Learning in the animal kingdom
Before we explore how humans learn in greater depth, let’s take a look at the animal kingdom and explore the types of learning that we see there.
For animals as well as humans, behaviour can be modified through learning. For example, a puppy frequently barks to get a reaction from its owner. If the owner of the dog continually ignores this, it is likely that the puppy will learn that barking will not get the desired reaction. As a result, the puppy will learn not to frequently bark to get attention. Can a machine learn in the same way a human or animal does, becoming what we would consider intelligent?
The case of chaffinches
One of the most famous studies into animal learning took place in Britain in the 1950s. In 1958, the renowned zoologist, W.H. Thorpe undertook a study of learning in chaffinches, a species of small bird present in Europe, Asia and northwest Africa. In the study, he found that ‘chaffinches raised in isolation were unable to sing a normal chaffinch song’ and that they learned to sing properly when they had a recording of other chaffinches played to them. Finally, he noted that chaffinches ‘inherit an ability to recognise and respond only to the songs of their own species’ (Fischler and Firschein 1987: 130-131). This study demonstrated, therefore, that animals are capable of learning.
How do animals learn?
Animal learning, and to some extent human learning, has been classified as behaviour modification following learning (Fischler and Firschein 1987: 130-132). For example, a very young child who touches a hot object, such as the lit bulb of a lamp, will learn from being burned not to repeat this action.
The main classifications of behaviour modification are listed below:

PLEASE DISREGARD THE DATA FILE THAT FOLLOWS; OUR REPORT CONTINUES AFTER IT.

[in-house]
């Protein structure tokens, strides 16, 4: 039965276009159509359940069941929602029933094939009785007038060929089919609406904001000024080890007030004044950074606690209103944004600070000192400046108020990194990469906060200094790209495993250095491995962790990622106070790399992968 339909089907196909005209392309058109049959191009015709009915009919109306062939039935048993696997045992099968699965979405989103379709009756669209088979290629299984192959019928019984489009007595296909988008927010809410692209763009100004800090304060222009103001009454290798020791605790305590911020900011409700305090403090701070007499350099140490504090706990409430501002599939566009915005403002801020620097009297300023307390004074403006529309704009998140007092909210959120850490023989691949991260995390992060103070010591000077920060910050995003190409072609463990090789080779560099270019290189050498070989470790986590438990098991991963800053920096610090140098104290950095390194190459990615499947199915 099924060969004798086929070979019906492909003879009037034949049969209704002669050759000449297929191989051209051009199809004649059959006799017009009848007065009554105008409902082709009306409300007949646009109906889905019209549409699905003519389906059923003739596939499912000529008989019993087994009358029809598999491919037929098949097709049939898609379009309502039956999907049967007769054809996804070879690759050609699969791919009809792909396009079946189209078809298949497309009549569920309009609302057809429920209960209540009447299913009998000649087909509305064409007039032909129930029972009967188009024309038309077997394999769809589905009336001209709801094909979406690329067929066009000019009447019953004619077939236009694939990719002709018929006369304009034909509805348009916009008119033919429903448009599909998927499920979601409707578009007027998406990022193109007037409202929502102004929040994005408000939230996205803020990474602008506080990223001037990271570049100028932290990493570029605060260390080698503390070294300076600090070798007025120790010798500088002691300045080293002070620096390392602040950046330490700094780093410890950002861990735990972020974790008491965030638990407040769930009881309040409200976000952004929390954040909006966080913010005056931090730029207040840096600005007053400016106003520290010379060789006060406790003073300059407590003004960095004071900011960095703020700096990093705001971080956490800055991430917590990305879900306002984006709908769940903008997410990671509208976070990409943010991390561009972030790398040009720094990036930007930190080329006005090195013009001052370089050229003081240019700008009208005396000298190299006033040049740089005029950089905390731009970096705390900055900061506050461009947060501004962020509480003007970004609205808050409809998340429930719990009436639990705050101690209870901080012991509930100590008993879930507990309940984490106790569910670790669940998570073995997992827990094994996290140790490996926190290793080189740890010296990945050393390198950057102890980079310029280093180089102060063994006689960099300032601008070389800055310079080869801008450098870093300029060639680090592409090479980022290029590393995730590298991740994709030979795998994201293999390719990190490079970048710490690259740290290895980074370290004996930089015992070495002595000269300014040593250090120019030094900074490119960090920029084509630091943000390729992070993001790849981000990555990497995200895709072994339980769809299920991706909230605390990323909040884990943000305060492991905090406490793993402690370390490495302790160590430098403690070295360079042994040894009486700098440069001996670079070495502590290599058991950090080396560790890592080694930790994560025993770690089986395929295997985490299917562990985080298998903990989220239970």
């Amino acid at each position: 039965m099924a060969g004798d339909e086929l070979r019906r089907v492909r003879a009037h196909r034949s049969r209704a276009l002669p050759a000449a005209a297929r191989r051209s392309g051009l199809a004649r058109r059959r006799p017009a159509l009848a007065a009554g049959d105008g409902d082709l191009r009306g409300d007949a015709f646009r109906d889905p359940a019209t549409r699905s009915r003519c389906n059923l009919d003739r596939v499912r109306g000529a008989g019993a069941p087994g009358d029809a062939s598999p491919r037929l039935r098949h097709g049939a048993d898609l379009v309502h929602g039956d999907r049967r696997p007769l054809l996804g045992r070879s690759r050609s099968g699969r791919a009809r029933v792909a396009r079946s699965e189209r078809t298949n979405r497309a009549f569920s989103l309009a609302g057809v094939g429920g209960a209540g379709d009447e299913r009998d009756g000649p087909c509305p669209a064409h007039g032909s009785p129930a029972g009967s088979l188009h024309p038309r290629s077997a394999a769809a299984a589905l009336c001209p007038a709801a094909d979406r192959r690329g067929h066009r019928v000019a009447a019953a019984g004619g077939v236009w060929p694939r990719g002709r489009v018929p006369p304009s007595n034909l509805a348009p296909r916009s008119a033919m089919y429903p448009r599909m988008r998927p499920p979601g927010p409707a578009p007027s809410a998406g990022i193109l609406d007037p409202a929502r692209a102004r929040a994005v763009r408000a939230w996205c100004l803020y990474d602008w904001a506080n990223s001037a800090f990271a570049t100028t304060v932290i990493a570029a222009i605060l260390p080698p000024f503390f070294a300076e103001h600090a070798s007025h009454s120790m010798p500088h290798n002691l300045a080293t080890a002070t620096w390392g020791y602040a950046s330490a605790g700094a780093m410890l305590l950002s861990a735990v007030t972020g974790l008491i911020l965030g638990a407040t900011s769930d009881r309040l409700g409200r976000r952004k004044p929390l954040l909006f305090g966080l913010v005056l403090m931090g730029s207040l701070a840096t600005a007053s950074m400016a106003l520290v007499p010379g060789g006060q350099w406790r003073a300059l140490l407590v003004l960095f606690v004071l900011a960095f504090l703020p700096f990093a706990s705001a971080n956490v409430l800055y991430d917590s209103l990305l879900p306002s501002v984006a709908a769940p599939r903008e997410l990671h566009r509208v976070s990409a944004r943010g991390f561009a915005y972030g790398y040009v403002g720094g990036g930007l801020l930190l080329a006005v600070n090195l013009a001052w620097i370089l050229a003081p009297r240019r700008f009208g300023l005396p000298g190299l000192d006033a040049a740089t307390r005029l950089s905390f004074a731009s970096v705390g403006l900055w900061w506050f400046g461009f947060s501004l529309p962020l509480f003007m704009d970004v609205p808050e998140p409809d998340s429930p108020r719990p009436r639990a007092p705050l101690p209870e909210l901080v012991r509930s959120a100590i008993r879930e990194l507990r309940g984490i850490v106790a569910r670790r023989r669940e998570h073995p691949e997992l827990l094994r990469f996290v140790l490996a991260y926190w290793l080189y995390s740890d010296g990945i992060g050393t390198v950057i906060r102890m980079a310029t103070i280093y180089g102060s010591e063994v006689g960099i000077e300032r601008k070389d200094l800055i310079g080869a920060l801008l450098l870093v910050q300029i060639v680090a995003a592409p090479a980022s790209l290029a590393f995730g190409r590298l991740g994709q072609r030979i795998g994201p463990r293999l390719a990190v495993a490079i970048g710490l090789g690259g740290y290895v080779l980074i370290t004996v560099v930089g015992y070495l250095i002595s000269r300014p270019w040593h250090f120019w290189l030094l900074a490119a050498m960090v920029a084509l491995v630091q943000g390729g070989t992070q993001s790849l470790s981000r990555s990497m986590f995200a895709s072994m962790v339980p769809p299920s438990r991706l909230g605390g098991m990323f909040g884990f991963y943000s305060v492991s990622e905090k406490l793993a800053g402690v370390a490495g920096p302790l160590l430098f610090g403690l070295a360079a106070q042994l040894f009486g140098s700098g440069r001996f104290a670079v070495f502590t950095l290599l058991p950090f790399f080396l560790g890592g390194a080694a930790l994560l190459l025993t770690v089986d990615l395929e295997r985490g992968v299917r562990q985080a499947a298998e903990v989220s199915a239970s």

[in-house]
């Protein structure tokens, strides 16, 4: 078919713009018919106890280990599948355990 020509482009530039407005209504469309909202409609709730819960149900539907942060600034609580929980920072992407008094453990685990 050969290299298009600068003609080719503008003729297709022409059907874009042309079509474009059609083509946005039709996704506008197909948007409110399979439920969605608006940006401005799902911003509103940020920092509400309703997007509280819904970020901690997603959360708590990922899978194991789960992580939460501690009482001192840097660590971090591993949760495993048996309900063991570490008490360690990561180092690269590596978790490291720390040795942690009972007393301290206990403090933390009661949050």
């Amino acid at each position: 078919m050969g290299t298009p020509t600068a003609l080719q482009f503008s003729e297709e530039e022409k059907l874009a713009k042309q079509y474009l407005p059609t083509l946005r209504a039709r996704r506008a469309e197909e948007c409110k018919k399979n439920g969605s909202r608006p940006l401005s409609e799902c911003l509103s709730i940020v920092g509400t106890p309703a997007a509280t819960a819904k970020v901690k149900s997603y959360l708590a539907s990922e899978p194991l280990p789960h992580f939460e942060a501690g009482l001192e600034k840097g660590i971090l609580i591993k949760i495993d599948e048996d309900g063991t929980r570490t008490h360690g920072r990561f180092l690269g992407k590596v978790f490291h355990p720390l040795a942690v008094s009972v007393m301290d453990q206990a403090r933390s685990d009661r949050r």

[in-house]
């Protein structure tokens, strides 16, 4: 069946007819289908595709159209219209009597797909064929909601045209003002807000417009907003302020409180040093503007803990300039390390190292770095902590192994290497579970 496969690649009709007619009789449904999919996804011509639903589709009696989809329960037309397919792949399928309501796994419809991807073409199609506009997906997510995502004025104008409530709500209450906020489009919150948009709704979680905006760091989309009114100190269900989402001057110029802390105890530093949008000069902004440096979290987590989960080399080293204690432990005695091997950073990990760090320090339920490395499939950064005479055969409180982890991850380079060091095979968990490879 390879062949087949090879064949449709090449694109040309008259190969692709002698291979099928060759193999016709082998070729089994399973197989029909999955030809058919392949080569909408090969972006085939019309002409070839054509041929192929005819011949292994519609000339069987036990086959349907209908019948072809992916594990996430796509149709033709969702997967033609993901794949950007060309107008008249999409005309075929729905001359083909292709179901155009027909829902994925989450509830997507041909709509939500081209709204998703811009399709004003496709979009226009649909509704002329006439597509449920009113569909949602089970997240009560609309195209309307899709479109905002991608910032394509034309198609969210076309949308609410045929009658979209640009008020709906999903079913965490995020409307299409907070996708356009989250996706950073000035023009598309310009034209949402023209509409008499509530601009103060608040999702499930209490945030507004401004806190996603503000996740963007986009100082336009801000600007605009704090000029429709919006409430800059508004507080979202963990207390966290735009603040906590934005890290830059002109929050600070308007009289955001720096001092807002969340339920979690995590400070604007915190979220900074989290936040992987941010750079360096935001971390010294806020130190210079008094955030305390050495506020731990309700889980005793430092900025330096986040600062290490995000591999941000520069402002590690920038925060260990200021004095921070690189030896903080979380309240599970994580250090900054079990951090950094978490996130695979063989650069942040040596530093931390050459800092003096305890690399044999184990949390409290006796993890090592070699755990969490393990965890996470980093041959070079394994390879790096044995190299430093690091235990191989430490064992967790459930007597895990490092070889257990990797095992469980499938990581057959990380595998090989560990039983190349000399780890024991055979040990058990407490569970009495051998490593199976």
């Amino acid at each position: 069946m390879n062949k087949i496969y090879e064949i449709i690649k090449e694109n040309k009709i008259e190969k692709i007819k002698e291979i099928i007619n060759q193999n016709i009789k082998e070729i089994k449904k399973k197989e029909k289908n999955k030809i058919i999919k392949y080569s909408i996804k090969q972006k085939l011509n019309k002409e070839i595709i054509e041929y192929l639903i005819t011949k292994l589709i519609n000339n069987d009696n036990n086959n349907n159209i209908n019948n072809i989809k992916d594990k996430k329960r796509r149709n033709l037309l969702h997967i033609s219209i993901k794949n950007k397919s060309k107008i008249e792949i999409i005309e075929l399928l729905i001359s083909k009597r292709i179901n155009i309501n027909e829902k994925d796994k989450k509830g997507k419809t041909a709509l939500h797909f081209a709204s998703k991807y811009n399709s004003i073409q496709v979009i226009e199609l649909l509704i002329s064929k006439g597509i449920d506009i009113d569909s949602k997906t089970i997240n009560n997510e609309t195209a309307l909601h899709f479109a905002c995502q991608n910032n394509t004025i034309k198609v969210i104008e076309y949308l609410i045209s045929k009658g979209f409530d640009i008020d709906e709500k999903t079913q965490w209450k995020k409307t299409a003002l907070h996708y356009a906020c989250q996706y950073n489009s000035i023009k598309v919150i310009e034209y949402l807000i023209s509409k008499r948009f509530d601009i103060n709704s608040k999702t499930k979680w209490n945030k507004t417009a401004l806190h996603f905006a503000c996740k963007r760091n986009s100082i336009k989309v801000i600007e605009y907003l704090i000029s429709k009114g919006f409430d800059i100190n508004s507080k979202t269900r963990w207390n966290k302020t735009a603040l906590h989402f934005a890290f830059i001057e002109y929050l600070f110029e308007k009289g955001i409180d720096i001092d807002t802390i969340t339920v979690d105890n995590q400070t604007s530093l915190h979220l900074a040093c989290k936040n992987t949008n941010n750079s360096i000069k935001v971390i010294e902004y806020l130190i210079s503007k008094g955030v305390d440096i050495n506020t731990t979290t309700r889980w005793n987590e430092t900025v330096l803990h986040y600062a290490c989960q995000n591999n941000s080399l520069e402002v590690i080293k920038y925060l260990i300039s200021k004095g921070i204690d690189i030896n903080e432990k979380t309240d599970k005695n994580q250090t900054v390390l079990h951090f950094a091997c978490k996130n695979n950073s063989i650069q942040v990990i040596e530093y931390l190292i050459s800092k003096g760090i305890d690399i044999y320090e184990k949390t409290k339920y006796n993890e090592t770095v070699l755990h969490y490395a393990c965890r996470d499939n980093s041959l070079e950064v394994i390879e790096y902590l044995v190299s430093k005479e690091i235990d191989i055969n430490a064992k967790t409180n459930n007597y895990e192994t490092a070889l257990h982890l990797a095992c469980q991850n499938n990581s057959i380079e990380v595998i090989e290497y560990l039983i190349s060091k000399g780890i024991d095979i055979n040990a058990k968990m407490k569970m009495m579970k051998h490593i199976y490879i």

Habituation and sensitisation
Habituation is the waning of a response as a result of repeated continuous stimulation not associated with any kind of reward or reinforcement. Sensitisation is an enhancement of an organism’s responsiveness to harmful stimulus. Instances of both habituation and sensitisation can be found in the simplest organisms.
(Fischler and Firschein 1987: 132)
Associative learning or classical conditioning
Association is a response to a stimulus with which it was not previously associated. Pavlov’s experiments, in which a dog learned to associate the sound of a bell with food after repeated trials in which the bell always rang just before the food was provided (Fischler and Firschein 1987: 132).
This is also known as conditioned learning.
Operant conditioning or instrumental learning
An example of this kind of learning is the scenario of a hungry rat:
…given the opportunity to discover that a pellet of food will be given every time [the rat] presses on a bar when a signal light is lit, but no food will be provided when the light is off. The rat quickly learns to press on the bar only when the light is lit (Fischler and Firschein 1987: 132).
An association is established between an arbitrary action and the corresponding outcome. Various actions are tried and future activity profits from the resulting reward or punishment (Fischler and Firschein 1987: 132).
This is an example of operant conditioning.
This type of learning
…takes place in the absence of a reward. For example, rats that run through a maze unrewarded will learn the maze faster and with fewer errors when finally rewarded (compared to other rats that never encountered the maze before, but received rewards from the start of the learning sessions) (Fischler and Firschein 1987: 132).
In this type of learning the:
…animal learns to make a strong association with other organisms or sometimes an object. The sensitive phase for which learning is possible lasts for a short time at a specific point in the animal’s maturation [..] once this phase has passed, the animal cannot be imprinted with any other object. For example, it was found that a duckling will learn to follow a large coloured box with a ticking clock inside if the box is the first thing it observes after hatching (Fischler and Firschein 1987: 132).
This type of learning is the ability to respond correctly to a situation significantly different from any previously encountered. The new stimuli may be qualitatively and quantitatively different from previous ones. An example would be a monkey obtaining a bunch of bananas above reach by moving a box under the bananas and standing on the box. The first part of the monkey’s activities involves problem-solving, the second involves learning.
(Fischler and Firschein 1987: 132)
Fischler M. A. and Firschein, O. I. (1987) Intelligence: the Eye, the Brain, and the Computer. Boston, Mass: Addison-Wesley
Thorpe, W. H. (1958) ‘The Learning of Song Patterns by Birds, with Especial Reference to the Song of the Chaffinch Fringilla Coelebs’. International Journal of Avian Science, 100 (4)
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